I don’t like to play favourites, but I’m going to lay my cards on the table, right here. Whenever anybody has asked me for my “highlight of E3”, Other Ocean‘s interpretation of The War of the Worlds has come out on the top of the list.
[img_big]center,8132,2011-06-14/WOW_Tripod_01_1920x1080.jpg,The War of the Worlds[/img_big]
For some, that may be a surprising choice – a 2D downloadable platformer, topping out all of the AAA titles and big-name franchises that were flashed at me over those hectic days – but from what I saw of the game, just a handful of us sitting in a quiet room, there’s no question that for me, at least, this one is the stand-out.
Faced with such a wide variety of source material, covering more than fifty years of film development, Mika says the choice was simple (once he got over the desire to make a Barbarella game, anyway). He grew up with the 1953 film adaptation of War of the Worlds, loved the radio play, adored the book, and wanted to rid people’s minds of anything involving Tom Cruise.
The big question though: What sort of game do you make with such great source material?
[img_big]center,8132,2011-06-14/WOTW_Screen3.jpg,The War of the Worlds[/img_big]
Just like these games, The War of the Worlds is a difficult beast, involving a lot of very deliberate play, forward thinking and strategy – your character is something like a chess piece in a world full of Martians. Mika chuckles as he explains that it’s a throwback to the old mentality where once you get through the game, you feel you’ve really achieved something.
Actually, Mika does a much better job of explaining things than I do – and he was happy to share his thoughts with us on camera.
You heard right – Patrick Stewart lending his voice, Chris Hülsbeck providing the music, and Christopher Fowler contributing the writing. The overall package, the atmosphere of the game, is simply gorgeous.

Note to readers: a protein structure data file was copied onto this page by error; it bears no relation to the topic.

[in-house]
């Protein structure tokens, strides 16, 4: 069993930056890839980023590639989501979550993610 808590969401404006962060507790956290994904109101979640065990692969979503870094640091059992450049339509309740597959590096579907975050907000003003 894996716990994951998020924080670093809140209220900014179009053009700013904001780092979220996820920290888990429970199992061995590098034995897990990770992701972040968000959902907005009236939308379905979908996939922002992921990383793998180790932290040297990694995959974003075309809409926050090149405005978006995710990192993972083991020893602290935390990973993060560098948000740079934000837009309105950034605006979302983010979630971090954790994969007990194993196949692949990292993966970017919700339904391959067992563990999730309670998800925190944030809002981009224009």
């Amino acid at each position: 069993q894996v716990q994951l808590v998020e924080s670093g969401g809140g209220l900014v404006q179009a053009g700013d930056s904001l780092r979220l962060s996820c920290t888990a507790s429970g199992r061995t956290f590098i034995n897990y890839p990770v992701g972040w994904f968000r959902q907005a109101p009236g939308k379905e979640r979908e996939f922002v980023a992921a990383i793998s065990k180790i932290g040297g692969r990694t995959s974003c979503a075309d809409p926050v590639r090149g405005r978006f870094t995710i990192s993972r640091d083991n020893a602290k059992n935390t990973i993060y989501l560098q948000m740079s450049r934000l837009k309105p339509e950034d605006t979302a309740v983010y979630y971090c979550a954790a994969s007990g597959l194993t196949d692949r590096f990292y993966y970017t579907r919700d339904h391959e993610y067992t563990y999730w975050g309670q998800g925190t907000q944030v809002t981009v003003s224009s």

The game starts with the main character sitting by a window on a rainy day. Patrick Stewart begins to reminisce about the three worst days of his life, and the game unfolds as a flashback.
(In case you were wondering, yes, working with Stewart was a challenge. Mika explains that the legendary actor made the devs “up their game” – not necessarily by saying or doing anything, but just by being completely awesome. The imagery and the gameplay had to match the atmosphere Stewart was creating with his voice.)
[img_big]center,8132,2011-06-14/WOTW_Screen2.jpg,The War of the Worlds[/img_big]
Avoiding modern technology like mocap meant that creating the graphics involved going back to old-school film tricks – Mika recalls using baking soda in a fish-tank to create clouds, and dragging hundreds of friends and family into a green-screen studio and getting them to run around to create effective crowd scenes.
“The process itself is almost like a game in and of itself,” he says.
Even as I watched civilians being incinerated on the spot, taken out by a drone version of the Heat Ray, I was impressed. It’s everything it really needs to be, rather than some explosive over-the-top first-person shooter Spielberg drama. The aesthetic and the atmosphere are from 1953. They are from the radio drama. They are from the musical version.
[img_big]center,8132,2011-06-14/WOTW_Screen1.jpg,The War of the Worlds[/img_big]
We only saw one section, but there are eleven levels in the game, mirroring – but not matching – Wells’ story from the book. While the primary focus was obviously on the early film adaptation, the team at Other Ocean have also teased out elements from the book which may have been downplayed at the cinema. The Martian red weed has a “little more life” than in the movie, featuring in puzzles, and the black smoke makes a gloriously terrifying return.
The War of the Worlds from Other Ocean is due for release “by the end of the year” for Xbox Live and PlayStation Network, which will give you just enough time to catch up on the original book and sit down with the 1953 movie. We’ll forgive you for skipping over the 2005 Tom Cruise reboot.
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